Amundsen then purchased Fridtjof Nansen's Fram and prepared to drift toward the North Pole and then finish the journey by sledge. The news that Robert E. Peary had anticipated him in reaching the North Pole caused Amundsen to consider going south. He was successful in reaching the South Pole on Dec. 14, 1911, after a dash by dog team and skis from the Bay of Whales (an inlet of Ross Sea). He arrived there just 35 days before Robert F. Scott. This story he told in The South Pole (tr. 1913). In the course of these expeditions, he added much valuable scientific and geological information to the knowledge of Antarctica.
In 1918, back in the Arctic, Amundsen set out to negotiate the Northeast Passage in the Maud. After two winters he arrived at Nome, the first after N. A. E. Nordenskjöld to sail along the whole northern coast of Europe and Asia. Amundsen then turned to air exploration. He and Lincoln Ellsworth in 1925 failed to complete a flight across the North Pole, but the next year in the dirigible Norge, built and piloted by Umberto Nobile, they succeeded in flying over the pole and the hitherto unexplored regions of the Arctic Ocean N of Alaska.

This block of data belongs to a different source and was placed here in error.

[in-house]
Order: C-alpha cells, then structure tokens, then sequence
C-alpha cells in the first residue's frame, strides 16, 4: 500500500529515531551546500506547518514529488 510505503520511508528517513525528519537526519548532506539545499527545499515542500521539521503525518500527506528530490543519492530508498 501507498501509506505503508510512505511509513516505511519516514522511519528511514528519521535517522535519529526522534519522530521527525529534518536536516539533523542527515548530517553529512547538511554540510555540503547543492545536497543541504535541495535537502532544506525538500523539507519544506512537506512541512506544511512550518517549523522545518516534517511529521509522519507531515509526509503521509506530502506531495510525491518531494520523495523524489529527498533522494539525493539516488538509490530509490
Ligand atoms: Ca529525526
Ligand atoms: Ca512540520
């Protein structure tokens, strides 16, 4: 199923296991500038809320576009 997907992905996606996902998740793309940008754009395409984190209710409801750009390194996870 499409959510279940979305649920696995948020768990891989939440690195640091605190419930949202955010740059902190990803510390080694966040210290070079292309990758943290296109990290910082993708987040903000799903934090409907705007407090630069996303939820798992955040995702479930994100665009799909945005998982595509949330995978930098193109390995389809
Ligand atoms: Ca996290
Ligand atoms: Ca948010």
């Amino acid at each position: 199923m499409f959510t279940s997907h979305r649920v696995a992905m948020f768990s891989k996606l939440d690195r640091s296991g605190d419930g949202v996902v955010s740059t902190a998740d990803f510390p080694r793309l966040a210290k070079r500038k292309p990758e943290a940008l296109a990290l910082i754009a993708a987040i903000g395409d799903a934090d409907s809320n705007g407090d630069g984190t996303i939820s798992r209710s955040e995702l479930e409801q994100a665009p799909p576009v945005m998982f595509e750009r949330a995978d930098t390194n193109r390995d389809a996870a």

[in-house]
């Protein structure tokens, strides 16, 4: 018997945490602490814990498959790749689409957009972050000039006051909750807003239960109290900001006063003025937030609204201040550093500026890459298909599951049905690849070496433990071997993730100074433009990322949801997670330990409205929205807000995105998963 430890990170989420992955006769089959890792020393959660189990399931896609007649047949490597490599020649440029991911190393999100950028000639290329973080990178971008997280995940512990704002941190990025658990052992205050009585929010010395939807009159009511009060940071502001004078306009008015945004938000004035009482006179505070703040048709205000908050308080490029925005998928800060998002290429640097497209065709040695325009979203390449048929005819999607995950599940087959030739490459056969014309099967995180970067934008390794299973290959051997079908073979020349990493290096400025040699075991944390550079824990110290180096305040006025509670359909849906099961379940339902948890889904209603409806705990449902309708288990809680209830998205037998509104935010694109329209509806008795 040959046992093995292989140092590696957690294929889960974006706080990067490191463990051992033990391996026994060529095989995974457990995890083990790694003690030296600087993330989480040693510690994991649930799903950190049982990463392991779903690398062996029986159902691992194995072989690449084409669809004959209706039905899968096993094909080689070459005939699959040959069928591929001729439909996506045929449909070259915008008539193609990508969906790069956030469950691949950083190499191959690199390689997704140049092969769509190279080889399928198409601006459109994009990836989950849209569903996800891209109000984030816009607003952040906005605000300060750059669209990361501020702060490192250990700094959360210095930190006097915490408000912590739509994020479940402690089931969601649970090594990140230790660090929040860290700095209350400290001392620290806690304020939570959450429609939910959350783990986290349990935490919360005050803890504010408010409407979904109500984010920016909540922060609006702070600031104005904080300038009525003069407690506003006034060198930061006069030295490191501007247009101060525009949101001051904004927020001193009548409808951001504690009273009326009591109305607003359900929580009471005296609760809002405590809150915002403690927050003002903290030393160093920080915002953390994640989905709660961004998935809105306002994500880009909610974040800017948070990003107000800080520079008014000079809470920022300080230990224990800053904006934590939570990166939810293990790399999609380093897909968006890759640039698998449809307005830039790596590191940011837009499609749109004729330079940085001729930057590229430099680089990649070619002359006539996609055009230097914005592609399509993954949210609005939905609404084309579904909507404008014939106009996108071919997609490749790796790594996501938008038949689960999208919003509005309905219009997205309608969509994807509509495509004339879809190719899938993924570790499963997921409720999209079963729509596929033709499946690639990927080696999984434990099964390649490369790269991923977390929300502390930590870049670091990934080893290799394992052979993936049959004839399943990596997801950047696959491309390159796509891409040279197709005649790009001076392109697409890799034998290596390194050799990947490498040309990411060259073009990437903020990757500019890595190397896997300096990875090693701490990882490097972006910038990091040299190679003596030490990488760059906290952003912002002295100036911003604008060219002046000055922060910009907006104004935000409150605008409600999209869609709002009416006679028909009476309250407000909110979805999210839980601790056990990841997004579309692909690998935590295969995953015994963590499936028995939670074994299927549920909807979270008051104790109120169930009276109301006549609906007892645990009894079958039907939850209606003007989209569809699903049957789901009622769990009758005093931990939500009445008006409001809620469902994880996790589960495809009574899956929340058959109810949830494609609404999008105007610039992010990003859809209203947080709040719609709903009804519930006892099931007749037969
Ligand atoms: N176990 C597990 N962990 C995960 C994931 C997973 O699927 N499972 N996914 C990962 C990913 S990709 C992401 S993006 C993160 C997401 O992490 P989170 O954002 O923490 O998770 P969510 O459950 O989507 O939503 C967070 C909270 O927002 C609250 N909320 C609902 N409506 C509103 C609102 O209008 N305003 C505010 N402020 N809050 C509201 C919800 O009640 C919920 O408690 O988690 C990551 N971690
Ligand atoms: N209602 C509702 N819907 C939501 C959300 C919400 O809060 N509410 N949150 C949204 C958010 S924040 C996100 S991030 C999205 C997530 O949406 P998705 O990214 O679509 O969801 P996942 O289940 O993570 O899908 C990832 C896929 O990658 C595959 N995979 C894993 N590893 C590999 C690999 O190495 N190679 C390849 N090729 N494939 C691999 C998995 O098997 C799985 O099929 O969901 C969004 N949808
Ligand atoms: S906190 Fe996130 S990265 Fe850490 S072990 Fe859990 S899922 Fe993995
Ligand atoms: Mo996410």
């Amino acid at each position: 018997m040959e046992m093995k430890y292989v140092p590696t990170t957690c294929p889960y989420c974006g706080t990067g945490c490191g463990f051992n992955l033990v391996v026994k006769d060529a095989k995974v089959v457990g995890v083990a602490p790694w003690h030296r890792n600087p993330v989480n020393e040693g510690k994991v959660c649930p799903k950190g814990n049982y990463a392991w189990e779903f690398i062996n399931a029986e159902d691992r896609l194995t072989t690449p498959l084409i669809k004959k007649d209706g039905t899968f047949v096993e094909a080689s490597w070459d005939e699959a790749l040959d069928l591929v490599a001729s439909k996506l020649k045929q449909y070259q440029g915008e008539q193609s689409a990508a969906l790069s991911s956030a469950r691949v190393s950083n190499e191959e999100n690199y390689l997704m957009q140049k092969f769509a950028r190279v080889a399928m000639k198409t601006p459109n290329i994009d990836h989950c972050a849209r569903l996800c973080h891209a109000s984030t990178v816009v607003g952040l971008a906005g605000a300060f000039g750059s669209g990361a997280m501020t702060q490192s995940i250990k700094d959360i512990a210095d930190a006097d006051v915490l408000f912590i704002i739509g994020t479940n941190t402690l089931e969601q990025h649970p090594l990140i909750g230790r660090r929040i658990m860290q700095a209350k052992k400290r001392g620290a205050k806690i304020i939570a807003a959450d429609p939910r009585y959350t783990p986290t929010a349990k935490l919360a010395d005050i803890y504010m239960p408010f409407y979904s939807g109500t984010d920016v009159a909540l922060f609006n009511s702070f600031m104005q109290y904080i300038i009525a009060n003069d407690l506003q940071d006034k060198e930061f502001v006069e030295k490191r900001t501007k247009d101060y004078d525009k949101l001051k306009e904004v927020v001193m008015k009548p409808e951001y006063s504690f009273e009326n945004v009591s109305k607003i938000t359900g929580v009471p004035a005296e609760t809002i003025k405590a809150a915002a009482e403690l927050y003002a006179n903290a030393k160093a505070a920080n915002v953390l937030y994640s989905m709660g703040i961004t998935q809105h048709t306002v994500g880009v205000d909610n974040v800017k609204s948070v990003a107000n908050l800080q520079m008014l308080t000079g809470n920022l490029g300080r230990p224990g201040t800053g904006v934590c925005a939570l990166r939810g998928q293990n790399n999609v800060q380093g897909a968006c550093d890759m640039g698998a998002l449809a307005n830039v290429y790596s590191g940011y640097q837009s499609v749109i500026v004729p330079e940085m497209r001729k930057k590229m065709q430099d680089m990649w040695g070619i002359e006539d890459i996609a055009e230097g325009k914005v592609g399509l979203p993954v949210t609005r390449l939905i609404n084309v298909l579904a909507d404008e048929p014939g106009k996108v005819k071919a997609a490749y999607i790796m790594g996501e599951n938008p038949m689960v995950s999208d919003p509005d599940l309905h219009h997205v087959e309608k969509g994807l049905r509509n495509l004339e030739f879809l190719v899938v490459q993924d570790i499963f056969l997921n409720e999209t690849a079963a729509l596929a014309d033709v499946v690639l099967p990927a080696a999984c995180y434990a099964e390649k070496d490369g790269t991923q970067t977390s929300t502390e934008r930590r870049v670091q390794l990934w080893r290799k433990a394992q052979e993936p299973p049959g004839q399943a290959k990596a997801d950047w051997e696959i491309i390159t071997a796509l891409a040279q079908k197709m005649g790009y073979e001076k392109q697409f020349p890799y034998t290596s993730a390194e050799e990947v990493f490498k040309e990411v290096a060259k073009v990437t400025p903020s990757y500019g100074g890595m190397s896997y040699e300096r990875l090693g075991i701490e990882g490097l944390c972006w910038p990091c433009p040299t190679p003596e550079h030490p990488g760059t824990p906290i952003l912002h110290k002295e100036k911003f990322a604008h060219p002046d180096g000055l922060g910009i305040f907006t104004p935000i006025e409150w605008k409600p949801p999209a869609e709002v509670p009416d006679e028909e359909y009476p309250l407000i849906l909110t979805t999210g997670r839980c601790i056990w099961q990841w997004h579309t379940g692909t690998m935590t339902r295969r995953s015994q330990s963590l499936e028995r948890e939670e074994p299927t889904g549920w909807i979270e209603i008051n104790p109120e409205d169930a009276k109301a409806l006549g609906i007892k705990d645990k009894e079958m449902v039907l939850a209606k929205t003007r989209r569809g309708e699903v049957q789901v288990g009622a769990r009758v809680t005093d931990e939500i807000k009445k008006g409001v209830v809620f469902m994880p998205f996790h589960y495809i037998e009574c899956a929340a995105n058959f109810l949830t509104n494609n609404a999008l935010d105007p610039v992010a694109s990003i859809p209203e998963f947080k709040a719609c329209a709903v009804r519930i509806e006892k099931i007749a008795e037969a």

A bitter controversy followed with Nobile as to the credit for the success. Yet in 1928, when Nobile crashed in the Italia, Amundsen set out on a rescue attempt that cost him his life. Although credit for the first flight over the North Pole has long been given to Richard Byrd, notes from Byrd's diary suggest that he may not actually have reached the pole, in which case Amundsen and Nobile would hold that distinction. The story of the ventures with Ellsworth, written by the two of them, appear in Our Polar Flight (1925) and The First Crossing of the Polar Sea (1927).
See the autobiographical My Life as an Explorer (tr. 1927).
The Columbia Electronic Encyclopedia, 6th ed. Copyright © 2012, Columbia University Press. All rights reserved.
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